So I rewrote and remodeled everything from scratch.

I just forked the repo and dove into unraveling all the upcoming issues.

Mistakes and Experience

On the breadboard


This is a very popular Arduino NFC-module. It took me only one a half months of unstable work (!) for me to read to the original manual.

One of the keys issues here was that the wire management – the wires should go under the antenna turning in 90°.

The wires should go under the antenna turning in 90°

NFC-module is very susceptible to electromagnetic noise from other devices and wires.


I also decided to replace the “Next Track” button with the volume knob.

On the first iteration I tried to use encoder with Arduino.

Encoder is a knob you must be familiar with from a wide range of electronics. It uses two rings inside and a cursor to determine if it goes forward or backward.

On a separate breadboard and an Arduino with only the encoder connected everything worked smoothly.

But whenever I tried to use it with my main board, together with NFC-module, screen and a couple of buttons, the volume was unstable at all, and I couldn’t use it.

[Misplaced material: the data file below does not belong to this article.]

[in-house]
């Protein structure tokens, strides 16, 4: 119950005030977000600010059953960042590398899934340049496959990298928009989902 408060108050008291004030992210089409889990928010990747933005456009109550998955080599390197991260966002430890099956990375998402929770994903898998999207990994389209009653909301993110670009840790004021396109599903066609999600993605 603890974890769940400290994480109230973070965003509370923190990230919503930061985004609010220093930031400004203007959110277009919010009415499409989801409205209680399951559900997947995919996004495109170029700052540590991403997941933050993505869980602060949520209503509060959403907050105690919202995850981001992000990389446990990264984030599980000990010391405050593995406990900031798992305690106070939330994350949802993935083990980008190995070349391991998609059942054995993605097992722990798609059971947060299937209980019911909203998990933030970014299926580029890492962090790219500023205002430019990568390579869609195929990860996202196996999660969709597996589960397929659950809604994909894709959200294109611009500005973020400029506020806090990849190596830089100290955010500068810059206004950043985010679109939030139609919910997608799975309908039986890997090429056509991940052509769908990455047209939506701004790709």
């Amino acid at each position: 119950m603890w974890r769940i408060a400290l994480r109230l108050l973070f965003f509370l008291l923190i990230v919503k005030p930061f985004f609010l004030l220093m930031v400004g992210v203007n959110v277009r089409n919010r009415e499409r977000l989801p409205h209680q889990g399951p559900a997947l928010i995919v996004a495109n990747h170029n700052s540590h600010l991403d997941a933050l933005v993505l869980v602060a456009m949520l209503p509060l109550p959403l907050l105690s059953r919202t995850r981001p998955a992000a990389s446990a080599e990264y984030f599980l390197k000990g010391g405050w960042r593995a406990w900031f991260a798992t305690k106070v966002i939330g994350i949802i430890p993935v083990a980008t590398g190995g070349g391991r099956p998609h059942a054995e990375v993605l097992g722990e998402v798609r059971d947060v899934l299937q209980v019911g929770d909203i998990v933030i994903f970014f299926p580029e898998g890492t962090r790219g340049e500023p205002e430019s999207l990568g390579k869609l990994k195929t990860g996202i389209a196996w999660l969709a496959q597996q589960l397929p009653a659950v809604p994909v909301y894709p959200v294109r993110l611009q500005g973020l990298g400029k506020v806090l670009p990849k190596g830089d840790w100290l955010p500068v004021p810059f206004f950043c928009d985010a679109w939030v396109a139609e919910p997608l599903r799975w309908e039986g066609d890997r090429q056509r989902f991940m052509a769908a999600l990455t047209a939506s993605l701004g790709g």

I couldn’t discover why it happened. Maybe it was due to some regular voltage spikes that I could measure. Some tutorials stated that encoder needed hardware interruptions to work, and so maybe I used the wrong Arduino pins.

After some struggling, I almost gave up on the project and decided to try potentiometer.


It’s a more traditional knob, based on the resistance change inside itself.

It didn’t come out easily as well. Looked like the NFC-module emitted a lot of noise, and potentiometer readings bounced by 10% either side all the time. 10% is quite a span, which is to easy to smooth out.

At some point, I got an advice on an Arduino forum, to connect the potentiometer physically closer to the power source. It did help, just until the final assembly.